The importance of clarifying the comparative goal before selecting the method to be applied was proven in a relatively large comparative research project, performed by the Max Planck Institute for Foreign and International Criminal Law in Freiburg/Germany, under my supervision. This project was designed to find out in which – similar or different – manner various European jurisdictions would evaluate an exemplary homicide case: in what way and in which stage of the proceeding extenuating circumstances might be taken into consideration; what verdict and sentence might be expected and, finally, how the judgement would be executed and/or when and on what conditions early release might be granted (Albin Eser/Walter Perron (eds.), Strukturvergleich strafrechtlicher Verantwortlichkeit und Sanktionierung in Europa. Zugleich ein Beitrag zur Theorie der Strafrechtsvergleichung, Berlin 2015, 1144 pages). As it turned out, a comparative project as complex as this cannot be performed with only one method. While for a purely theoretical interest in the relevant crime provisions a legalistic comparison may suffice, for judicial purposes their application in practice, too, would need to be described, thus also requiring empirical comparisons. Additionally, if any possible differences are to be explained, this can hardly be done without the investigation of dissimilarities in the legal culture and tradition. Or to mention just one more legislative aspect, if one wants to explore what are more or less good stages in dividing the criminal proceeding in various phases, possibly with different options for taking aggravating or mitigating circumstances into consideration, then functionalist and structuralist methods become necessary.
Regarding the scholarly character of this book, as written by a German with a European background, the manner of argumentation, as well as examples selected, may differ from what Anglo-american or other audiences are most used to read, let alone the considerable number of references to non-English literature. However, as a specific feature of comparative criminal law is to become acquainted with other cultures and ways of thinking, it is hoped that this is desirable rather than frustrating and that a new foreign approach is welcomed as an enrichment.
As to its structure and content, the main parts of this book are designed to describe what goals might be reasonably aimed at by comparative criminal law and by which methods these goals might best be achieved. This endeavor is however only meaningful, once there has first been an introductory review of the development of comparative criminal law, its different concepts and general perceptions as well as its present status, showing the increasing importance and emancipation of comparative criminal law, and it is to this purpose that Part I of the book is focused.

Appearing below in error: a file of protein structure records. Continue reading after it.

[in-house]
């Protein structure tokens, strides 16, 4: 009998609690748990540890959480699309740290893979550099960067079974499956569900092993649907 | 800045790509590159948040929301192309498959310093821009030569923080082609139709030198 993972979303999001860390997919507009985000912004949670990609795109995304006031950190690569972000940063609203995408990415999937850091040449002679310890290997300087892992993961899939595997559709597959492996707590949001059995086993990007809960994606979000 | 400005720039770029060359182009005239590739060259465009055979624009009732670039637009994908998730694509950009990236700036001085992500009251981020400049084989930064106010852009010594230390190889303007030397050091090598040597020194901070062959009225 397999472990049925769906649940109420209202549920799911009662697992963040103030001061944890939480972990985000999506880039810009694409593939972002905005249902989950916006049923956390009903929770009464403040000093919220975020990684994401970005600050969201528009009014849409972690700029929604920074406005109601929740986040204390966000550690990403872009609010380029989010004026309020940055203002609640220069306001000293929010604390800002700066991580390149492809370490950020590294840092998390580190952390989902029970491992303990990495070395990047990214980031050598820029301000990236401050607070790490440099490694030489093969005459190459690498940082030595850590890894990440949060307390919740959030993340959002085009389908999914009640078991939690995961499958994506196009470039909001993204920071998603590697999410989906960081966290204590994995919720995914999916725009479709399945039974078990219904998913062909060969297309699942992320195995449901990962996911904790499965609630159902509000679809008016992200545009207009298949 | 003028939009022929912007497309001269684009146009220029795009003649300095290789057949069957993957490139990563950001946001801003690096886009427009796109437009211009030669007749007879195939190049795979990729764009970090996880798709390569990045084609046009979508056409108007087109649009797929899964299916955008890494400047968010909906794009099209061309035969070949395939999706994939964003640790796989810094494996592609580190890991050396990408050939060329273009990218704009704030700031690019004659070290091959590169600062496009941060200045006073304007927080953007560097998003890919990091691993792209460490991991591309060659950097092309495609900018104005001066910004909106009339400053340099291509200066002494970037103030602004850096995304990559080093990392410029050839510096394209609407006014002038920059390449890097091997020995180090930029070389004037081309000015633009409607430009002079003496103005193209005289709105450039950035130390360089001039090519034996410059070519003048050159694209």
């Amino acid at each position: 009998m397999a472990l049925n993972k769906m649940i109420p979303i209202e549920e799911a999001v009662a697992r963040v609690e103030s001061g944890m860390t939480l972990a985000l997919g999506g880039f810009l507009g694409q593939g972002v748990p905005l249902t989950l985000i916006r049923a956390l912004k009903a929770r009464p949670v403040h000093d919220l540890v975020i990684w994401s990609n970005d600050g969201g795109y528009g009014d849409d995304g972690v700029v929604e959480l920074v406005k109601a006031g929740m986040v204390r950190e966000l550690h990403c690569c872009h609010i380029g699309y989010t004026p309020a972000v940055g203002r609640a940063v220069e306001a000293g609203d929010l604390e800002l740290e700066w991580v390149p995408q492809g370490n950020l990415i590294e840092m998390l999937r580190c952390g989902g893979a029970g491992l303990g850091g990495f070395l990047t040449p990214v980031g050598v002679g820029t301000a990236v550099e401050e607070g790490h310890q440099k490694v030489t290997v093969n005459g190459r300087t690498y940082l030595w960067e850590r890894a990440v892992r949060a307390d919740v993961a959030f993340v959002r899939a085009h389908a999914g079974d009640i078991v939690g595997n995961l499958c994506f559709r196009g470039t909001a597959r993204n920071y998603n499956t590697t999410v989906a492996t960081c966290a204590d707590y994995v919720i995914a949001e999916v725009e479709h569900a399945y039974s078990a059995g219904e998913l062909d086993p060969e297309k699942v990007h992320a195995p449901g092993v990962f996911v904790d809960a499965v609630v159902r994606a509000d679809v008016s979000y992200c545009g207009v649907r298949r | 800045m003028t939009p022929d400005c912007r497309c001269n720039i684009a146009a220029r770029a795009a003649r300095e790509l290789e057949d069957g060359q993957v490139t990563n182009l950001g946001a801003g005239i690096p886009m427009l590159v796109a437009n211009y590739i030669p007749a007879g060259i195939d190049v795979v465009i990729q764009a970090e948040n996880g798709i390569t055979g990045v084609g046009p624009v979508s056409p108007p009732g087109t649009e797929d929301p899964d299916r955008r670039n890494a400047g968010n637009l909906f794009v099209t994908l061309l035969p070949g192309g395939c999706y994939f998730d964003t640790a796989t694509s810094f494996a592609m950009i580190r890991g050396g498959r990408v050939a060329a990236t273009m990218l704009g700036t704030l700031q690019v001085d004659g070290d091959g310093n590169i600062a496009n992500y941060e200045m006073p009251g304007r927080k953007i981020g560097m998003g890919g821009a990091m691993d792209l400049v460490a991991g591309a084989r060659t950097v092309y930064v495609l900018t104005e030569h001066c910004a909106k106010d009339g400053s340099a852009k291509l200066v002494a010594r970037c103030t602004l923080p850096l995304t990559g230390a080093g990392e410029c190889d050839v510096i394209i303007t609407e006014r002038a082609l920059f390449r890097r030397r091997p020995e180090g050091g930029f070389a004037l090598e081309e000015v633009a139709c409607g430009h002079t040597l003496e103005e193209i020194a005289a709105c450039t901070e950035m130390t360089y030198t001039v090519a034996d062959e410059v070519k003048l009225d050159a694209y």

Broad attention is then paid, in Part II, to a detailed analysis of the multiple aims and functions for which foreign law may be explored, starting with “theoretical” comparative (criminal) law (A) which may reach from mere broadening the own legal horizon by the reflection of foreign law to various comparative forms of micro, macro and basic research, followed by “judicative” comparative (criminal) law (B) as in the case of dependence of domestic justice on the consideration of foreign law or of mutual influences of national and supranational criminal law, continued with “legislative” comparative (criminal) law (C) which may be employed for the optimization and modernization of one’s own national law, for transnational adaptations of criminal law or for the development of supranational and universal criminal law, and finally leading to more recent visions of “evaluative-competitive” comparative (criminal) law (D).
As this wide diversity of possible aims cannot be satisfied in only one and the same way, the search for an appropriate methodology of how the comparison of various laws may be conducted requires detailed consideration (Part III), starting with an analysis of the dependence of the method on the (set) objective of comparison and an elaboration of the guiding principles and various ways of approach (A), and continued with the description of the five steps in the which the comparative investigation should be performed (B): the determination of the task to be pursued (1). The choice of the countries to be compared (2), the preparation of the country reports (3), the comparison of the findings (4) and the final evaluation, eventually with possible recommendations (5). After additional reflection on personal requirements and institutional equipment which may be needed (C), the methodology is summarized in a practical guide for performing comparative work in criminal law (D).
After a concluding review of what remains to be done (Part IV), finally the status of comparative criminal law is illuminated by an analysis and appraisal of current literature in this field (Epilogue).
Posted by Professor Dr. Dr. h.c. mult. Albin Eser, Director Emeritus at the Max Planck Institute for Foreign and International Criminal Law in Freiburg, Germany.